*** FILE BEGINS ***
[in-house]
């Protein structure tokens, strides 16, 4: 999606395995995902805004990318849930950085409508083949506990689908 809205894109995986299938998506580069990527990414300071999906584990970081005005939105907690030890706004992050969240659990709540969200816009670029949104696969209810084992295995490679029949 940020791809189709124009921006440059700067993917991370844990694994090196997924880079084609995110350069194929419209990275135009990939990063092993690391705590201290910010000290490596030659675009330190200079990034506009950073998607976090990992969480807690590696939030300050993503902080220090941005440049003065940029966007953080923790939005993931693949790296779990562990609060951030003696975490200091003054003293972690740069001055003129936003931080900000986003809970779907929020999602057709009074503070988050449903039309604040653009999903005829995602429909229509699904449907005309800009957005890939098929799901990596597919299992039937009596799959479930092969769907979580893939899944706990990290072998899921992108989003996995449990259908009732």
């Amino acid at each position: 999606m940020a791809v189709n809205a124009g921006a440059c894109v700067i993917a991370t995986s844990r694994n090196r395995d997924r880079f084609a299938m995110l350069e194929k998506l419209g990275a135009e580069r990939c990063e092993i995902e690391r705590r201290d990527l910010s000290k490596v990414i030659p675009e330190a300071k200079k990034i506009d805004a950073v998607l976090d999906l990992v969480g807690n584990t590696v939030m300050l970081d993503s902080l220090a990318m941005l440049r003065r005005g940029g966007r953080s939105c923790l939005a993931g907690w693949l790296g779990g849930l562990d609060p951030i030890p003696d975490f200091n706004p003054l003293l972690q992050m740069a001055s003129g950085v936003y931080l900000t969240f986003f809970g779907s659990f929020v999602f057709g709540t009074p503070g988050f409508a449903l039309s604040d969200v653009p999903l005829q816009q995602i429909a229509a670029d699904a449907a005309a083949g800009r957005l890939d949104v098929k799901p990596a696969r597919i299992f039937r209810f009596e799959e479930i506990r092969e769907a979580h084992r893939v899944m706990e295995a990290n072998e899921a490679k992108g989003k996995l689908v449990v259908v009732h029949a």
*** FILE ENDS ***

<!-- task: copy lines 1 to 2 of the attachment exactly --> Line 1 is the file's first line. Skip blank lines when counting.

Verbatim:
[in-house]
């Protein structure tokens, strides 16, 4: 999606395995995902805004990318849930950085409508083949506990689908 809205894109995986299938998506580069990527990414300071999906584990970081005005939105907690030890706004992050969240659990709540969200816009670029949104696969209810084992295995490679029949 940020791809189709124009921006440059700067993917991370844990694994090196997924880079084609995110350069194929419209990275135009990939990063092993690391705590201290910010000290490596030659675009330190200079990034506009950073998607976090990992969480807690590696939030300050993503902080220090941005440049003065940029966007953080923790939005993931693949790296779990562990609060951030003696975490200091003054003293972690740069001055003129936003931080900000986003809970779907929020999602057709009074503070988050449903039309604040653009999903005829995602429909229509699904449907005309800009957005890939098929799901990596597919299992039937009596799959479930092969769907979580893939899944706990990290072998899921992108989003996995449990259908009732």